Guest article from Renko Trader’s Jason Alexander


You’re about to discover a charting method that finally removes all of the noise and confusion of regular charts.

The Renko chart is a simple yet precise tool from Japan.

It’s a form of candlestick chart and takes its name from ‘Renga’, the Japanese word for brick.

It was something really only Japanese traders used, for many years, until it was popularised by Steve Nison in his classic charting book – Beyond Candlesticks.

I’ve been using these charts for some time, and it’s now become an important element of my Forex trading method.

What’s disarming to many Westerners is the simplicity – it can throw you off at the beginning, as we’re so used to technical trading being complicated.

However, once you get the hang of Renko charts, there’s really no tool that’s as precise or profitable.

You can see everything you need to know about a trade in one chart at a glance.

What’s more, you can use these charts to:

1. Filter out the noise of wicks as they are based solely on price without time

2. Easily pick out support and resistance levels

3. Confirm trends

You see, a Renko chart contains all the information you need to trade… and nothing more.

Let’s start with the basics…

What do Renko charts look like?

Here’s an example of a very basic chart:

As you can see, the chart is made of ‘bricks’ that range up and down at 45 degree angles, according to the movement of the market price.

The white bricks mean there is an upwards movement in the market.

Black bricks mean a short market move.

The Trading Principles of Renko Charts

Now, you might have heard of candlestick charts in the past?

A candlestick is made up of the open, high, low and close values for a certain time period. It looks like this:

As you can see, the candle has a ‘wick’ – that is the stick coming out of each end, which shows you the high that a price reached and the low that it reached.

A normal charting system that uses candlesticks would have a time base, such as ‘10 minutes’, ‘15 minutes’, ‘1 hour’, etc.

However, Renko charts differ from candlestick charts because they are NOT based on time and don’t have ‘high’ and ‘low’ values.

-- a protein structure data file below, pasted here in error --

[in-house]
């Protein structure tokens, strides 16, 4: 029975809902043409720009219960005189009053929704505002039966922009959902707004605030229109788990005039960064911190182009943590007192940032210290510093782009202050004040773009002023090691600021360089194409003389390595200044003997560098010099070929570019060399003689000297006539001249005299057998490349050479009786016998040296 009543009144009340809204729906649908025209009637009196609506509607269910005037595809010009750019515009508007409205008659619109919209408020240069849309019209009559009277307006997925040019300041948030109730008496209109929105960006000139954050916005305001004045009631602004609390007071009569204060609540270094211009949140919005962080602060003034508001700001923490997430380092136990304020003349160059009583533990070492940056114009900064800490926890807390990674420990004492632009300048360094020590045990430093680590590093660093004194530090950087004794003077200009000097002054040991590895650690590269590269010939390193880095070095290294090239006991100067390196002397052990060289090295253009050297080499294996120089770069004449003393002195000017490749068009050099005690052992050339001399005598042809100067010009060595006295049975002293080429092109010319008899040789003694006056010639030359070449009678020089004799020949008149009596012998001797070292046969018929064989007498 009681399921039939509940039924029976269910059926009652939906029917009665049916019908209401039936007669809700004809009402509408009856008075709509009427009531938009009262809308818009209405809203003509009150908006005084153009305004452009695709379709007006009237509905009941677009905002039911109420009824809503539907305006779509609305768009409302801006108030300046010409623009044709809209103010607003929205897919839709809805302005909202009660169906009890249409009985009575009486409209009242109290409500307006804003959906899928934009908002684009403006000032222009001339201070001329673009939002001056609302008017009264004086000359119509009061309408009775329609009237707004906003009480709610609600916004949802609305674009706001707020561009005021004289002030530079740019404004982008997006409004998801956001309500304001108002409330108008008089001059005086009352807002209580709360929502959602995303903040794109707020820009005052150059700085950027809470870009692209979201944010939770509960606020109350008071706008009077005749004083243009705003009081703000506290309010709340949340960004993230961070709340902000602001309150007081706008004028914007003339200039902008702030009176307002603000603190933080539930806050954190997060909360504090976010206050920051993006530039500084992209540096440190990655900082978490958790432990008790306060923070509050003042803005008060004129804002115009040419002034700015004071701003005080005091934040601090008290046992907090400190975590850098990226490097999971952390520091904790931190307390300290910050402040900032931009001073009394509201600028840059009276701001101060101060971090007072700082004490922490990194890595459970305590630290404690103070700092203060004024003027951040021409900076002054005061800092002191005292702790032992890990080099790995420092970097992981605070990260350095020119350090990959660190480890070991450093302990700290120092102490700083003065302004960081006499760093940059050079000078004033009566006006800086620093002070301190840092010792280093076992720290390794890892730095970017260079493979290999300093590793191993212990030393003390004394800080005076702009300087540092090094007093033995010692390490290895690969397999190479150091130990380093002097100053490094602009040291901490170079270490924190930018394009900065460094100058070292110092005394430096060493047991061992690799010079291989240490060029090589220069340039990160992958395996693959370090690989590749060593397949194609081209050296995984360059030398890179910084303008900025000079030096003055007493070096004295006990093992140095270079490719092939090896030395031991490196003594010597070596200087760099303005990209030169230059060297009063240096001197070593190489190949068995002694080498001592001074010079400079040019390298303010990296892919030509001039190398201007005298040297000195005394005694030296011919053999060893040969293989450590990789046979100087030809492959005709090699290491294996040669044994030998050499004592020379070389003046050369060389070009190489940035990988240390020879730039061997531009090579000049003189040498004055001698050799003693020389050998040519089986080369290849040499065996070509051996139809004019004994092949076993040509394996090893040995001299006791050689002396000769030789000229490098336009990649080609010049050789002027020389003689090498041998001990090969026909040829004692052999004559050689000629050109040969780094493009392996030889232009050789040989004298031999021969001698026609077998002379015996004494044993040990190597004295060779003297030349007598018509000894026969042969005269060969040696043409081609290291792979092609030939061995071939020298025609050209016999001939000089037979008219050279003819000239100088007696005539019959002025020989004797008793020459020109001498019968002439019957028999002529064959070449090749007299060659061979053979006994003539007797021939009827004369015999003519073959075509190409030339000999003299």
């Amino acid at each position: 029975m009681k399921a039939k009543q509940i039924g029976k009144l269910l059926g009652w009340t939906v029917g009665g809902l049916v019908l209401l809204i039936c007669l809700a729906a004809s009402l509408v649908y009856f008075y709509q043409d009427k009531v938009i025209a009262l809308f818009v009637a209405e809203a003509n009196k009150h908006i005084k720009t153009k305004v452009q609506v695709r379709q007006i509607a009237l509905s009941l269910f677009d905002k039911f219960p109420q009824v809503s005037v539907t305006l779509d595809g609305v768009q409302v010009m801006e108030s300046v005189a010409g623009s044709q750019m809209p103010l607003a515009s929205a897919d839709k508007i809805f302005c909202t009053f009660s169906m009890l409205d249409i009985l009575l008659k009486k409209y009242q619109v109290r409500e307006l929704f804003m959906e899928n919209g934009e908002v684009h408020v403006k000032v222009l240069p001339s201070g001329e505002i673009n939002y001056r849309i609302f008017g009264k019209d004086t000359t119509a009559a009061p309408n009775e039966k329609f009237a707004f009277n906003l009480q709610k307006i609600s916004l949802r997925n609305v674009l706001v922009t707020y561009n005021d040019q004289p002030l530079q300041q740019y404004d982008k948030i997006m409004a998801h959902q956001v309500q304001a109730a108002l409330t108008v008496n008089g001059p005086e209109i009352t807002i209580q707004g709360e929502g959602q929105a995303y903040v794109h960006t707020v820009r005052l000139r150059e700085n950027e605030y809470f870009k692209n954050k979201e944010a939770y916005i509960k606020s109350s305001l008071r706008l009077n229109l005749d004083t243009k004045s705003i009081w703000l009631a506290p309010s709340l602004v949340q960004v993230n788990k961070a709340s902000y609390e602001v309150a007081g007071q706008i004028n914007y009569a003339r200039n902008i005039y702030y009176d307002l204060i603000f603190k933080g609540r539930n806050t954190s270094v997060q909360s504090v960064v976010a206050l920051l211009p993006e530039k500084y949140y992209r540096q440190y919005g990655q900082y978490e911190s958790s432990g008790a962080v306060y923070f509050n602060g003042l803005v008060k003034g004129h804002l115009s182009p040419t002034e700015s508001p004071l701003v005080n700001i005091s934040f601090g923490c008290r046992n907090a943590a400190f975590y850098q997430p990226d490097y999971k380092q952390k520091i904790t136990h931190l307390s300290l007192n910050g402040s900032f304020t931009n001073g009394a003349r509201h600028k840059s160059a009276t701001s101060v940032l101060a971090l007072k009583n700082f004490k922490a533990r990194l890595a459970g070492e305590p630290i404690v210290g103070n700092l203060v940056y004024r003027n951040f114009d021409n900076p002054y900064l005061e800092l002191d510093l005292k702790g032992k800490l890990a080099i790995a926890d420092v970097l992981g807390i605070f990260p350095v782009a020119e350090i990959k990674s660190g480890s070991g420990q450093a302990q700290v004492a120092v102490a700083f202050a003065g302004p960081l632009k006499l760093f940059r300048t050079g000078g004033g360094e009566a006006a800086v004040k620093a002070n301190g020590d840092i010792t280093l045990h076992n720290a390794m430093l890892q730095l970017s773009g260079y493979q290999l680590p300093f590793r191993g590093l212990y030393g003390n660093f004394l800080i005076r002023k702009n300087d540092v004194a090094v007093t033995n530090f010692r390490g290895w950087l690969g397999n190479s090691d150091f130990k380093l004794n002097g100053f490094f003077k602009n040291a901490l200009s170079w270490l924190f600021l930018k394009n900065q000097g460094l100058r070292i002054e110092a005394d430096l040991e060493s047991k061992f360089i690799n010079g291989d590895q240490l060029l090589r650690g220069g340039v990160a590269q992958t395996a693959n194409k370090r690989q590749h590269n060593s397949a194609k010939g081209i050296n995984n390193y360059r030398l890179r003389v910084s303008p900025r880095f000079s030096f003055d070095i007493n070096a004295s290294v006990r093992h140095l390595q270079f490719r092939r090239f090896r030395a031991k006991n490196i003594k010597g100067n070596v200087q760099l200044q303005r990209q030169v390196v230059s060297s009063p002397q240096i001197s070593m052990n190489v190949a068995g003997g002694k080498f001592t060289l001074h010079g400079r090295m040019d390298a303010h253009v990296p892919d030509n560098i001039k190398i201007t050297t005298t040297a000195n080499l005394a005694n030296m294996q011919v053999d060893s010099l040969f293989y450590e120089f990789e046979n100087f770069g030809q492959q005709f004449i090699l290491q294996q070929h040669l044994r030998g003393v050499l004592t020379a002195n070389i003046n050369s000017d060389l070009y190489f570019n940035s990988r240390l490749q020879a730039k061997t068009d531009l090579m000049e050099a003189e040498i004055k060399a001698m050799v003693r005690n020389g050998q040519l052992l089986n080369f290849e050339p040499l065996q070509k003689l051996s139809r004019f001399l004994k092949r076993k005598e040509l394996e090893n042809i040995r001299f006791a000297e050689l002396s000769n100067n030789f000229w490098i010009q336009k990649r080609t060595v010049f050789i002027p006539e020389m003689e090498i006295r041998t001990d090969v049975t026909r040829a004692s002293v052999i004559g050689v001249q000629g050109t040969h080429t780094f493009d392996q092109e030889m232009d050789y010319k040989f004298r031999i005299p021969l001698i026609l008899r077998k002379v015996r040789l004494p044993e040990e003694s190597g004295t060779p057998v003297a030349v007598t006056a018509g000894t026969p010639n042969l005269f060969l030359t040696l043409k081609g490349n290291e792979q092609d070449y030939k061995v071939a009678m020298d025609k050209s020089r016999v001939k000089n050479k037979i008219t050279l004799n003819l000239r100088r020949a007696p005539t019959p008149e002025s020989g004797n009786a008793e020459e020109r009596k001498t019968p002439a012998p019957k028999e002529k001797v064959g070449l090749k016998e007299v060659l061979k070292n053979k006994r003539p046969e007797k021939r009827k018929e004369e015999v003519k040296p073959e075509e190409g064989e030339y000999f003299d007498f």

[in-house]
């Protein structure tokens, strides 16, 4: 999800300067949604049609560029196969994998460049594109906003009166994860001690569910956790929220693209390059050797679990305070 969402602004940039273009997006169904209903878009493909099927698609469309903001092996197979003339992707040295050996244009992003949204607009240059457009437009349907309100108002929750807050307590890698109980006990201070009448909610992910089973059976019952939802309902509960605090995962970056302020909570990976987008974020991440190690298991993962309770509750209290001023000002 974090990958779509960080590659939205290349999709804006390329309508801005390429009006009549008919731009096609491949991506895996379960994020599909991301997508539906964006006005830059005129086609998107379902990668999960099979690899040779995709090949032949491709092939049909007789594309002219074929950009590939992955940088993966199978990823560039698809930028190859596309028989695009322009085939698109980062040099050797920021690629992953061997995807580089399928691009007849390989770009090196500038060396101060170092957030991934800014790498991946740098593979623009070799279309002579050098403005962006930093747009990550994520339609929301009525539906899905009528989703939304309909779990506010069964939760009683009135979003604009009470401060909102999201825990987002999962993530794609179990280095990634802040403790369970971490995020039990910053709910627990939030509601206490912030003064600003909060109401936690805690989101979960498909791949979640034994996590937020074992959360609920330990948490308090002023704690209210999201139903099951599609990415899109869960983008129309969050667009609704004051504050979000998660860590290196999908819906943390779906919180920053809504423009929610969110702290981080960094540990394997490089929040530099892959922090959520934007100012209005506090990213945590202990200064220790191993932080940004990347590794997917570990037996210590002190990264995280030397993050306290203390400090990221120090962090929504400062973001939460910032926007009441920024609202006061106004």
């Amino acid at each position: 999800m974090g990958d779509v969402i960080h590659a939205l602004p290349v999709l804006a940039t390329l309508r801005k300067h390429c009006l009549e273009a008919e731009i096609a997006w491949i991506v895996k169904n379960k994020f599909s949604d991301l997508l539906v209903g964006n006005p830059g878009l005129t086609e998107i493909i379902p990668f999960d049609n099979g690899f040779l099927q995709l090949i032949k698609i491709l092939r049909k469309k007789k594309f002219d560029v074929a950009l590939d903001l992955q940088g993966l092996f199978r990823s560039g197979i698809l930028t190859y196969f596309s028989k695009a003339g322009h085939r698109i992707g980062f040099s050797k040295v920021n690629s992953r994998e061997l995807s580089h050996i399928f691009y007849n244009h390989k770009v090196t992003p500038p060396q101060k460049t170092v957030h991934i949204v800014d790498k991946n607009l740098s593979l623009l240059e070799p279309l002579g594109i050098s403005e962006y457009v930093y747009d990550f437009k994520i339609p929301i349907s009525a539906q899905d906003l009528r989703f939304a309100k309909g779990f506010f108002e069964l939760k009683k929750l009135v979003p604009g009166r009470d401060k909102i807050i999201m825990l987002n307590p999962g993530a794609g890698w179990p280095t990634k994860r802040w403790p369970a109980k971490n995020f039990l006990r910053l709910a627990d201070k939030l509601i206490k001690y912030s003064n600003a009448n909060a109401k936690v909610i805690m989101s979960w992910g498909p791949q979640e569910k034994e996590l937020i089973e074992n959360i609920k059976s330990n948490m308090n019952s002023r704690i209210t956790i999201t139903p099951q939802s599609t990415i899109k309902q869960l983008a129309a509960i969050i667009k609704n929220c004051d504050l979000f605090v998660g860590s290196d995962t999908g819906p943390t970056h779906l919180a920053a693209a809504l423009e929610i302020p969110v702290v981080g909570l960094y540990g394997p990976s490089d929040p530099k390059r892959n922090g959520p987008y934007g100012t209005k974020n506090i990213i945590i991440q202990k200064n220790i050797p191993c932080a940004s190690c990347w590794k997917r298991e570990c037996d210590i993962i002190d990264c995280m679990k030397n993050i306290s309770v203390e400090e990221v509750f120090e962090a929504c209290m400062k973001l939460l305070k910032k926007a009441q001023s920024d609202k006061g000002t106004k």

Because of this there are no wicks on a Renko chart.

This is why they look like bricks, not candles.

Each brick on a Renko chart has a fixed point or “pip” value. This can be set to anything you like – for instance; 2, 5, 10, 50,100 pips. The bricks are drawn based on the change of price only, nothing else.

Imagine this scenario…

• Let’s say your brick size is 5 pips and in a long market. When one brick is closed off the next brick will not be drawn until the market moves higher by exactly 5 pips.

• Now let’s imagine you’re in a short market. The next brick will only be drawn if the market moves down by 5 pips.

Or take a look at this example below.

In this previous chart, the “white” bricks have moved and closed three times. Each one is a movement of 5 pips from the close and opening price.

When the price reverses and moves in the opposite direction, here’s what happens…

The first “reverse” brick generated will be double the brick size, as we must first retrace the last brick as the market reverses, and then continue to reverse by a brick length going in the new turned direction.

See the screen shot below.

Okay, so what’s the benefit of all this?

Well, it’s all about trend recognition…

Renko: Superior Trend recognition

A Renko chart is very effective for identifying support and resistance levels. It filters out a lot of the noise, so you can see very clearly what’s happening simply by the shift in brick colours.

Because there are no “wicks”, only price movement, you can identify uptrends with higher highs and higher lows….

Similarly, you can spot downtrends with lower lows and lower highs. You can see this in the following chart:

So that’s the principle. Now let’s look at a basic trend tool…

How to Find the Trend Direction

Renko charts have all the usual technical indicators on them. But one of the most fundamental tools is “moving averages”.

For instance, you could use a Renko chart with a 200 Exponential Moving Average (EMA) to find the direction of the trend.

If the price is moving above its 200 EMA, then the trend is up. If the price is moving below its 200 EMA, then the trend is down.

In other words…

• You should look to take long trades when the Renko bricks are trending above the 200 EMA.

• You should look to take short trades if the Renko bricks are moving below the 200 EMA.

You can’t really get simpler than that, can you? Because, as the trading maxim goes, “Let the trend be your friend!”

As you can see, the 200 EMA can be seen “snaking” its way across the chart in a wavy line. When the market crosses the 200 EMA going short you should trade short and vice versa.

Of course, the question is, at what point you enter the market? You don’t want to jump in too early and get taken out if the short market was just a blip! Neither do you want to jump in too late and waste all that lovely profit!

Well the good news is I’ve put together a free guide that gives you some simple guidelines on how to spot long or short trends. It also includes the information you’ve just learned here but within the guide so it’s easy to print off and refer back to.

To get your free guide ‘How to Make Money Trading with Japanese ‘Brick’ Charts’ just click on the link here and let me know the best email address to send it to. It’s completely free.